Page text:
In my terminal I can run id -u and id -g to get both of those, assuming that the current user logged in is who owns the files for the Laravel app I'm working on.

Screenshot of iTerm2 with the commands id -u returning 501 and id -g returning 20

Alright, 501 and 20.

Back in the PHP Dockerfile, I need to create those environment variables so that when the image is built, it uses those two IDs. At the top, I add this:

ENV UID=501
ENV GID=20

But wait, I don't really want to hard code these values in. Especially since I'm open sourcing this starter kit, there's no telling what group and user ID will be needed!

We can get around that by using arguments instead, and passing them up to the docker-compose.yml file. So instead of the above, I used this:

ARG UID
ARG GID

ENV UID=${UID}
ENV GID=${GID}

This might look weird and repetitive, but it's how we can get Dockerfiles being built with Docker Compose to use something called arguments. Which, those in turn are used in the docker-compose.yml file like this:

php:
    build:
      context: .
      dockerfile: php.dockerfile
      args:
        - UID=${UID:-1000}
        - GID=${GID:-1000}

Again, there's more repetition, but it boils down to this: The arguments UID and GID are both using environment variables pulled from the terminal. If a UID or GID isn't found, value for each is set to 1000 (that's what the :- separator means, a default value).

Okay, so how does this come together?

In the terminal, we'll first have to check if those environment variables exist by running echo $UID and echo $GID. If you see values for both, great! If you don't, you'll need to export them by running the following command:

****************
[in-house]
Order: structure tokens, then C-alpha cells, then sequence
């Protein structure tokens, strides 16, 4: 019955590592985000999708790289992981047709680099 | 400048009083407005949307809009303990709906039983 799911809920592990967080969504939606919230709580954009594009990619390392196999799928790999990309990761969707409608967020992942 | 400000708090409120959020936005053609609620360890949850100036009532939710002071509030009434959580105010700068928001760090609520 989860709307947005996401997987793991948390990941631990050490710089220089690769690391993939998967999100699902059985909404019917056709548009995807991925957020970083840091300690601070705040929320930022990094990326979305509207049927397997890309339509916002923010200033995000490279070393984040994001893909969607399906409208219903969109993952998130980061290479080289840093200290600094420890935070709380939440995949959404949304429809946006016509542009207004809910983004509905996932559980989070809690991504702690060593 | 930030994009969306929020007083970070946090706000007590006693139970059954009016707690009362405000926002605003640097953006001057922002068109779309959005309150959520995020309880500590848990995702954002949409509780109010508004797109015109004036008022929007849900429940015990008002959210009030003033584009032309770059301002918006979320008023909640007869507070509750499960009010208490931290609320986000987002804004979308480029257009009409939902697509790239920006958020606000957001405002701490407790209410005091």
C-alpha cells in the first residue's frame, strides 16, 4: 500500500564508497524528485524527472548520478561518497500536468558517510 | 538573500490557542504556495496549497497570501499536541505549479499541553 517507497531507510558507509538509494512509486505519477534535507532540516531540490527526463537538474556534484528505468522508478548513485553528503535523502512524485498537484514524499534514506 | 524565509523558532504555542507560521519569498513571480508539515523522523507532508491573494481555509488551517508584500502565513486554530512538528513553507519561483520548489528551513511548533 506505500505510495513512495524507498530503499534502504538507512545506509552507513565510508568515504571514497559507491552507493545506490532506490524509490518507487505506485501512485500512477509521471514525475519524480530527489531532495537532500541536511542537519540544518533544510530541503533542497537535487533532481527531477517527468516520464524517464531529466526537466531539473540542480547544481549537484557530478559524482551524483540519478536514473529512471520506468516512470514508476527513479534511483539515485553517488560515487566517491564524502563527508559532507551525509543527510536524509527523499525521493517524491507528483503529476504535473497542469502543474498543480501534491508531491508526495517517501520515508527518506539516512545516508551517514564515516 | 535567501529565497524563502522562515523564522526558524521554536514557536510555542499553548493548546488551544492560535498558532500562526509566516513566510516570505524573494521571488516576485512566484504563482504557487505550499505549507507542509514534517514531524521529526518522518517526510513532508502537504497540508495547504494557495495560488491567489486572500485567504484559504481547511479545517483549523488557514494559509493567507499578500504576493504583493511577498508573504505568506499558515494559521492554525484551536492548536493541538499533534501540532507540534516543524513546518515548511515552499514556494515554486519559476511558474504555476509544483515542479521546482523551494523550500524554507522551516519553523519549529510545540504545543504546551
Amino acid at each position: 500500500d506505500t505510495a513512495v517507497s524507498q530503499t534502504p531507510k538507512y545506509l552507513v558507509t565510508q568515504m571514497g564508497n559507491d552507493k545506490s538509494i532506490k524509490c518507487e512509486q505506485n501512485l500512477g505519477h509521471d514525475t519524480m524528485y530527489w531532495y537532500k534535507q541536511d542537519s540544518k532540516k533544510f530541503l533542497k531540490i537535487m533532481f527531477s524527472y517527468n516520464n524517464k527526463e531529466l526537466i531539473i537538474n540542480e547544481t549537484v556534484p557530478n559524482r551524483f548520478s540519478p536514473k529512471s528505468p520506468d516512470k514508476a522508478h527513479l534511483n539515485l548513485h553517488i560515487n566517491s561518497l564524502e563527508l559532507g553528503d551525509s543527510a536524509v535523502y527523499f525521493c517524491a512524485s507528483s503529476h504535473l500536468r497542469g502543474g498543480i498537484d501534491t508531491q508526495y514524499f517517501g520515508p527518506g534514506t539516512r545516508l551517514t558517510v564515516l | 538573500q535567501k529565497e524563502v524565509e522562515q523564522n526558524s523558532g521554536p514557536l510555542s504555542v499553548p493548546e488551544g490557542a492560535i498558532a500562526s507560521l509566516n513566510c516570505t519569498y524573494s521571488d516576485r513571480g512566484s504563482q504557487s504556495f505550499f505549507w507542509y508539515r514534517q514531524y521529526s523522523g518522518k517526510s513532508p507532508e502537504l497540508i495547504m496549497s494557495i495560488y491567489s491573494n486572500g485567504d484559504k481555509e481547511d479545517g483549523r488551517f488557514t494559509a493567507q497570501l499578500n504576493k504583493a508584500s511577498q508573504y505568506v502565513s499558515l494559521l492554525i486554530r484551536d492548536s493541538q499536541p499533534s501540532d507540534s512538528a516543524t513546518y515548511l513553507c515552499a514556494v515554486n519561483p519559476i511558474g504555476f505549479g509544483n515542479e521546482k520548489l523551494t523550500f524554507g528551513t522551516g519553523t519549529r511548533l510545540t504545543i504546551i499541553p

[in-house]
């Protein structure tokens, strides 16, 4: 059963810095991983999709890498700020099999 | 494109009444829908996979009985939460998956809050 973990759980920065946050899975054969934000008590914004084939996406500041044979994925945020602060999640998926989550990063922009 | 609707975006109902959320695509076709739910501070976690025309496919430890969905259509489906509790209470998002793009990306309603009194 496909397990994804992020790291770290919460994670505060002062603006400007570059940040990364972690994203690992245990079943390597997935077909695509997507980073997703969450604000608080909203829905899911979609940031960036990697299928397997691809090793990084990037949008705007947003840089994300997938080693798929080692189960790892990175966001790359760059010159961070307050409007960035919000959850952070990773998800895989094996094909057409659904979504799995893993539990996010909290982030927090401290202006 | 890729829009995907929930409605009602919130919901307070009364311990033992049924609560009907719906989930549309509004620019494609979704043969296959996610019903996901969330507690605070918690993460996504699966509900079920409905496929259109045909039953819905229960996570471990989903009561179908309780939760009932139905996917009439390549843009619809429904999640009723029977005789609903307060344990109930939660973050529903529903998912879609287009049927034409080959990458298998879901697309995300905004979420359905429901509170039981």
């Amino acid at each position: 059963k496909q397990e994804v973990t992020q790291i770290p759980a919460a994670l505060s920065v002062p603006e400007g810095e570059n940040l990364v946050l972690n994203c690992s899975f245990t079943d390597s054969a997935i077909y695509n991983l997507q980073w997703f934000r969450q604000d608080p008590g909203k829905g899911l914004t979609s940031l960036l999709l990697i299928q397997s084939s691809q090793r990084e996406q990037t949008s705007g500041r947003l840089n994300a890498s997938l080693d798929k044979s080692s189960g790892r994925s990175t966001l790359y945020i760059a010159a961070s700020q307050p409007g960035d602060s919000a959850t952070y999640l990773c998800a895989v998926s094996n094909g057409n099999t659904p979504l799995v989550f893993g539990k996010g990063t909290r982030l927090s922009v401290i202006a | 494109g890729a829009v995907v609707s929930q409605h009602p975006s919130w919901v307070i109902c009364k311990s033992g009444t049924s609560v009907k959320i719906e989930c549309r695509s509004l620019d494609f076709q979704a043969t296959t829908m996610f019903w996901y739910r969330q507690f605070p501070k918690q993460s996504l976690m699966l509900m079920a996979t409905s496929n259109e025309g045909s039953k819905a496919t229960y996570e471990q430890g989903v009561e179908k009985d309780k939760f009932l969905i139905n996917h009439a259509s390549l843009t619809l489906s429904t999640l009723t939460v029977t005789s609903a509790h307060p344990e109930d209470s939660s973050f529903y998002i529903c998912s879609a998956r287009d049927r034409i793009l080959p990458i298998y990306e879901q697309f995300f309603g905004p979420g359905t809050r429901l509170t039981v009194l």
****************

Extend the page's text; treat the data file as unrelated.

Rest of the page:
export UID=$(id -u) && export GID=$(id -g)

Then, all you have to do is build and bring up your containers like usual!

docker-compose up -d --build

Your PHP container will be built and during that time a laravel group and user will be created with your user ID and group ID. The php process will then use the new laravel user to run as, meaning that any write access to the app filesystem should be granted since the defining user attributes for the permissions now match.

Wrapping Up

Permissions with Docker and PHP are a fairly complex beast. It doesn't help that MacOS doesn't seem to be affected by this, due to the virtualization layer that exists between the native operating system and the Docker software. There's also issues between Windows with and without WSL-2, and Ubuntu.

I've tested the above in all major operating systems and platforms, both for local development and in production environments, and haven't had any permissions issues crop up yet. Additionally, after publishing these changes up to the GitHub repo, the issues section has been a bit quieter.

Something to note though, is that if you're using a production or local environment as the root/root user, you're going to have problems with the steps above. First, it's recommended that any production system uses a non-root sudo user, but if you decide to continue on that path, I've created a separate section in the README of the GitHub I linked at the beginning which should help you with any problems you have.

If you have any questions on anything in this article, or about using Docker with Laravel and PHP in general, feel free to reach out to me on Twitter!